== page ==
In search of authenticity, Williamson always took his camera to the ocean floor, never settling for the ease of shooting in a tank, a method increasingly used for supposed undersea scenes in Hollywood productions. J.E. was inherently involved with the scripting and directing of scenes that could be obtained with the photosphere. As a result, sunken treasure, sea monsters, mermaids and shipwrecks became motifs in his films, including “Girl of the Sea” (1920), “Wet Gold” (1921), “Wonders of the Sea” (1922) and his first color film, “The Uninvited Guest” (1924).
For three years in the late 1920s, Williamson worked on another Jules Verne adaptation, Metro-Goldwyn-Mayer’s production of “The Mysterious Island.” The script was rewritten in Hollywood many times in a series of efforts to update Verne’s story, and Williamson shot scenes for several versions. When “The Mysterious Island” finally emerged from this process and was released in 1929, it bore no resemblance to what Williamson (or Verne) had conceived, and none of the Williamson footage was used.
The best result of the film’s troubled production, for Williamson, was meeting and falling in love with Lilah Freeland (1895-1992), whom he married in 1927. In 1929 their newborn daughter, Sylvia, “the little Captain,” could be seen in Williamson’s next project, the five-reel “Field Museum-Williamson Undersea Expedition to the Bahamas.” The saga of Sylvia, the first infant actually rocked to sleep in the cradle of the deep, quickly became a favorite of the press. (A second “undersea baby” was born to the Williamsons in 1934, Annecke Jans, nicknamed “Nikki.”)
Sylvia again starred in her father’s 1932 documentary on his work, “With Williamson Beneath the Sea,” released by Sol Lesser. In addition to demonstrating his filming techniques, the film also reveals the scientific uses of the photosphere in exploring the deep. From inside the photosphere, J.E., Lilah and even Sylvia study the life of the creatures of the bottom, making photographs, sketches and paintings of the fish and plants seen through the window. In addition to its instructive aspects, “With Williamson Beneath the Sea” is entertaining as well, incorporating scenes from earlier fictional Williamson movies that otherwise appear to be lost, giving the movie added interest from today’s perspective. It is an ideal example of a restoration that would only have been undertaken by an archives, since it was made independently and its value is not commercial, but as a historical artifact. Williamson also gained other distinctions. His popular lecture tours included the screening of underwater footage. In 1936 he wrote an autobiography, 20 Years Under the Sea, that became a best-seller and was translated into many languages. In connection with a 1939 expedition, the photosphere was turned into the world’s first undersea post office, and over the years Williamson devised a number of special philatelic commemoratives.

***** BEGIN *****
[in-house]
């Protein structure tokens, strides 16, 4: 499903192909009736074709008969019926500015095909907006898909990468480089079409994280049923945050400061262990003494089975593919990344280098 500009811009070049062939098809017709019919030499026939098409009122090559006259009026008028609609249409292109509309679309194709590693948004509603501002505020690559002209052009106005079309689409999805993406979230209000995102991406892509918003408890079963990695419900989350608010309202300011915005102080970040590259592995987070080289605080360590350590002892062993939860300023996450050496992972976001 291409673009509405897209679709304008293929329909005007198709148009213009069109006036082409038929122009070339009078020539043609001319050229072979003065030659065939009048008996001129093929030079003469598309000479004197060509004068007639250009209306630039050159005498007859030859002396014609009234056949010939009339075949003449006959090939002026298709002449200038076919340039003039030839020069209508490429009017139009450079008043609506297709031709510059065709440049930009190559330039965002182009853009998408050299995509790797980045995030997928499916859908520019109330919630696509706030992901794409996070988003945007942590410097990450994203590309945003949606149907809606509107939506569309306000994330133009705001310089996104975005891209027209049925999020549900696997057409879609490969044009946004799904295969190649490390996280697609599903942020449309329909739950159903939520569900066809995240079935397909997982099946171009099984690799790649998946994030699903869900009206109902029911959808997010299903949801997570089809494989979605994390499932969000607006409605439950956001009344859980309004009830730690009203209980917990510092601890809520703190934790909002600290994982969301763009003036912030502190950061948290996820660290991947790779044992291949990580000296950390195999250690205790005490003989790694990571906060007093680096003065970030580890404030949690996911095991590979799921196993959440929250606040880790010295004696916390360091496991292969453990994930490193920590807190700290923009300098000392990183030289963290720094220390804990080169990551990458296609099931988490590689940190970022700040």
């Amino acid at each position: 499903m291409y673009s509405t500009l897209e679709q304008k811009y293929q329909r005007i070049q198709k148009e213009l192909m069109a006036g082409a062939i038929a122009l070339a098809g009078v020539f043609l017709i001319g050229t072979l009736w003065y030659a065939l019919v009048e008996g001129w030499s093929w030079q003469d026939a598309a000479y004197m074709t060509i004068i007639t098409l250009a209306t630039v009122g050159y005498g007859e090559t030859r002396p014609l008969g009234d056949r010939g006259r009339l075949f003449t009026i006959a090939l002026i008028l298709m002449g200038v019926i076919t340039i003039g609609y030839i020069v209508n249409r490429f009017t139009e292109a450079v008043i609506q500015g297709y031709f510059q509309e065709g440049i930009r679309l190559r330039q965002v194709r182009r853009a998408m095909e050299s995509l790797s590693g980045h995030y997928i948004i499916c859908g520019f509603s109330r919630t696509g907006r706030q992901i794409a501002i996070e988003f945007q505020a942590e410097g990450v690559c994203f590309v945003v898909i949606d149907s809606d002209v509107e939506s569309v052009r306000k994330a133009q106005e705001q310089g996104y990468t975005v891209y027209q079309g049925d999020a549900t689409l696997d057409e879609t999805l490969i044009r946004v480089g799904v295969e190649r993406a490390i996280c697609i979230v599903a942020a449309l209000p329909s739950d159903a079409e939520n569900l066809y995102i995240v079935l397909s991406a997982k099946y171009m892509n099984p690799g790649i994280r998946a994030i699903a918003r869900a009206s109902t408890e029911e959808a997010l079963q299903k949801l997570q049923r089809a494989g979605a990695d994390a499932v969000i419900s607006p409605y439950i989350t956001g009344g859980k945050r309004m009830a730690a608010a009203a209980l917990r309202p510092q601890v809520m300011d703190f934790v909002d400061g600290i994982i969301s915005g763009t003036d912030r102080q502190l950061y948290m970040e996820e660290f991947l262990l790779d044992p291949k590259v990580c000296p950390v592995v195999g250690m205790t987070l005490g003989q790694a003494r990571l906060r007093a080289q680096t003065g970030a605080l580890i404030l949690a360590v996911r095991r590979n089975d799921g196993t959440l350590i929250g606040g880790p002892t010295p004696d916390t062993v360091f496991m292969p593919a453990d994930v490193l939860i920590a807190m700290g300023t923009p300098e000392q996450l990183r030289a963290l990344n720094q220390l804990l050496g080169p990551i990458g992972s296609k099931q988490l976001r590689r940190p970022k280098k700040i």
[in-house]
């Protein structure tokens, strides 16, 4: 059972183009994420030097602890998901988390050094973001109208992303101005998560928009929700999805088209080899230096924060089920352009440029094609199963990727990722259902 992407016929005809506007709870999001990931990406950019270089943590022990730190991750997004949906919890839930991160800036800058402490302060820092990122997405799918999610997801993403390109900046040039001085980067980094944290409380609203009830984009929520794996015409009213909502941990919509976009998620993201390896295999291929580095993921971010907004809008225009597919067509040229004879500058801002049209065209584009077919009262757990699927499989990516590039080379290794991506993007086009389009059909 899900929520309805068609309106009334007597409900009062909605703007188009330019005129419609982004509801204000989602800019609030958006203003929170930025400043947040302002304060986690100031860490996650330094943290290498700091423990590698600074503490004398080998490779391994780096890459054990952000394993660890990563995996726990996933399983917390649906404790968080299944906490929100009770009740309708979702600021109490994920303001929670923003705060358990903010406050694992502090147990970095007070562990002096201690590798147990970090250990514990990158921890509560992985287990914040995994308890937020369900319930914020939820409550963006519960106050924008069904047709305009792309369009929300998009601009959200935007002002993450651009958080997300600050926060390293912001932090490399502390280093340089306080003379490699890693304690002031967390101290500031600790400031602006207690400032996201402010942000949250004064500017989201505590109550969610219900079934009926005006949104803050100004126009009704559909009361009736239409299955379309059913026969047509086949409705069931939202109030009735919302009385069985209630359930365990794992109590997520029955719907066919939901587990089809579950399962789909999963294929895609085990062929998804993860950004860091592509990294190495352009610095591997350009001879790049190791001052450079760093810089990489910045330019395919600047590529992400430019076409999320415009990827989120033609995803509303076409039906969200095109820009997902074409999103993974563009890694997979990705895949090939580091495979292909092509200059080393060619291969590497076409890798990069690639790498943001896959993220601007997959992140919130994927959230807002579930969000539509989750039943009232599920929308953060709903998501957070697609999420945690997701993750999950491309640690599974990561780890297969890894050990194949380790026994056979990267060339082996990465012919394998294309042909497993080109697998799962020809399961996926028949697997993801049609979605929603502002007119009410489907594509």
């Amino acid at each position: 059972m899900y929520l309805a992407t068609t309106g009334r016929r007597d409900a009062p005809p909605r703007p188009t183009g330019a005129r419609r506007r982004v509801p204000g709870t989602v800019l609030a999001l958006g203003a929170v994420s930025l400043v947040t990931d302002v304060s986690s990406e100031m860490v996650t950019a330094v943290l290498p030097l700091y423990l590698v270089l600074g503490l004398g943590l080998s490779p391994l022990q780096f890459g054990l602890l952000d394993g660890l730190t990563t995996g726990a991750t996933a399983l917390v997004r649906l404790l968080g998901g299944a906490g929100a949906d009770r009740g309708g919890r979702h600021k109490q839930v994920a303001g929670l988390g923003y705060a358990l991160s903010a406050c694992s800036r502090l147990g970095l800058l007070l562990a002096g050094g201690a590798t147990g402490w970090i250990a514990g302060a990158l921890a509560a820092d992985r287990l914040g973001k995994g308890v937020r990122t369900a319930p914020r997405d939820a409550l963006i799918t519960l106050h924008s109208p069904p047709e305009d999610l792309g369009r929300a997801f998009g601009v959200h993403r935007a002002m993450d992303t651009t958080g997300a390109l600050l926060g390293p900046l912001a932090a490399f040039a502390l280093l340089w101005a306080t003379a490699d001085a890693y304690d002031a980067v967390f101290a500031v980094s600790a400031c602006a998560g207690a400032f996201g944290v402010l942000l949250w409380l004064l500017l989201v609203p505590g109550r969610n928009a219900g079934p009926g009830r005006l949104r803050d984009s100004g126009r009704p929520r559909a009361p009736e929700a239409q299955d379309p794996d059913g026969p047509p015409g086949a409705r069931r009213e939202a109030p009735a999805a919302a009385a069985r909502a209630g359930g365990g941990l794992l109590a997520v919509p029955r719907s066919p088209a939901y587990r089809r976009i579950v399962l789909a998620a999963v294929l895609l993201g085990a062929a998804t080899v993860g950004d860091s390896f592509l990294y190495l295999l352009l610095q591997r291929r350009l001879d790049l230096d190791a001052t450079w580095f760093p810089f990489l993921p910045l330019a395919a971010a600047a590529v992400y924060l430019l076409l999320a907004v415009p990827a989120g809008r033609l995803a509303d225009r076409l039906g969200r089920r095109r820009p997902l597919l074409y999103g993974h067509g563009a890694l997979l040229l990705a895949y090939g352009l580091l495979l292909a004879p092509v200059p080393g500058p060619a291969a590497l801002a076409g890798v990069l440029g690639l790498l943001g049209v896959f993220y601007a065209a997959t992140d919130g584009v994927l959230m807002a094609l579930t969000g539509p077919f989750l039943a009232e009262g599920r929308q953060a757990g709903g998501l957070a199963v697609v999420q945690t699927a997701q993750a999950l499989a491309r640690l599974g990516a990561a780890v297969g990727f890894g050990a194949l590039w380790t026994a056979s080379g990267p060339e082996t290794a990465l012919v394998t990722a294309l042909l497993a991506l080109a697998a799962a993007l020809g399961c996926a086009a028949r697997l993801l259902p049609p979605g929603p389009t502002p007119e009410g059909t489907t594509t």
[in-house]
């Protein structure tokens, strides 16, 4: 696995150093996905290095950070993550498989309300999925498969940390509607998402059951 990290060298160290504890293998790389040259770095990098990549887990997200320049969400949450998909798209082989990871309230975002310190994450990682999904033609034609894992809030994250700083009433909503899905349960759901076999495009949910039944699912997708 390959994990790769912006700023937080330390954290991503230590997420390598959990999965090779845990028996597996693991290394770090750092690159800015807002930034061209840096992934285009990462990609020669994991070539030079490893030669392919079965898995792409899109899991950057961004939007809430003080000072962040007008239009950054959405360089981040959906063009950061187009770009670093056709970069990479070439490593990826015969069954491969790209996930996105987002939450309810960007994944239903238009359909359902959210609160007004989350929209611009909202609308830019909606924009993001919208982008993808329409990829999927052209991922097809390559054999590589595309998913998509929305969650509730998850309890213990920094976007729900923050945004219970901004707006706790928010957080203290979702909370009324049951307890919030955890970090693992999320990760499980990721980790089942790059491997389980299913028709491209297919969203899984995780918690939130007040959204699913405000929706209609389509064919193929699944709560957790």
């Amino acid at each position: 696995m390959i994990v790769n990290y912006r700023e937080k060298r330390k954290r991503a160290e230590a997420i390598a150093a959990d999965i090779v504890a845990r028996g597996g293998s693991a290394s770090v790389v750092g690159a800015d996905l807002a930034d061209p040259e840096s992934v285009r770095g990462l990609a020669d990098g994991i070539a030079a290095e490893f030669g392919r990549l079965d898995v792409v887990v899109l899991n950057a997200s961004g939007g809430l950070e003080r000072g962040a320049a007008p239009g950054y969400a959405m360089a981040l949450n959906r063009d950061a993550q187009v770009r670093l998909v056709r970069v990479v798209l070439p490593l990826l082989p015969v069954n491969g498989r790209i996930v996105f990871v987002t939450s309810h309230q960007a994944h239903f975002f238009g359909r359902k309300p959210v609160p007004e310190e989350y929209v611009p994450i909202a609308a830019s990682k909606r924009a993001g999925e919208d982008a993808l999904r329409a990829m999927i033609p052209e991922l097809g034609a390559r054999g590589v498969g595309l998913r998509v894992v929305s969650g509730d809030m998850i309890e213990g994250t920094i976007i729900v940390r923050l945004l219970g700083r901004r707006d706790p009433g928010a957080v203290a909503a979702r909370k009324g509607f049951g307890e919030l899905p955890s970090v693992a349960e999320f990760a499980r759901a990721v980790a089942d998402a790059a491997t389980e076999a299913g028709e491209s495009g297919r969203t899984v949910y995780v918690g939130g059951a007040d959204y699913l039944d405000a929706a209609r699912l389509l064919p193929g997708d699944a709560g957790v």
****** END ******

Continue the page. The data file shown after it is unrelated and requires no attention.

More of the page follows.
After Williamson shot scenes in Technicolor for Paramount’s “Bahamas Passage” in 1941, the photosphere was opened to visitors for the first time and finally brought ashore in the late 1940s. Williamson’s last film was a half- hour condensation of “With Williamson Beneath the Sea,” made in 1955 for the television series “I Search for Adventure.” Although using much of the earlier footage, the television film had entirely new on-camera interviews and narration by Williamson; Mrs. Munro’s deposit with the Library includes this version.
J.E. Williamson’s career is emblematic of a period in filmmaking, long past, when pioneers were part-scientist, part-showman and part-promoter on endeavors that involved as much adventure as technology. The international revivals of his “Twenty Thousand Leagues Under the Sea” and the Library’s restoration of his unique filmed autobiography, “With Williamson Beneath the Sea,” will allow the full extent of his achievements to be more readily appreciated.
Brian Taves (Ph.D., University of Southern California) is on the staff of the Motion Picture, Broadcasting and Recorded Sound Division, where he has been involved with the restoration of “With Williamson Beneath the Sea.” He is the author of three books, most recently The Jules Verne Encyclopedia, and in 1995 visited the Bahamas Archive to research the Williamson family papers for a chapter in a forthcoming book on adaptations of Jules Verne in film and television.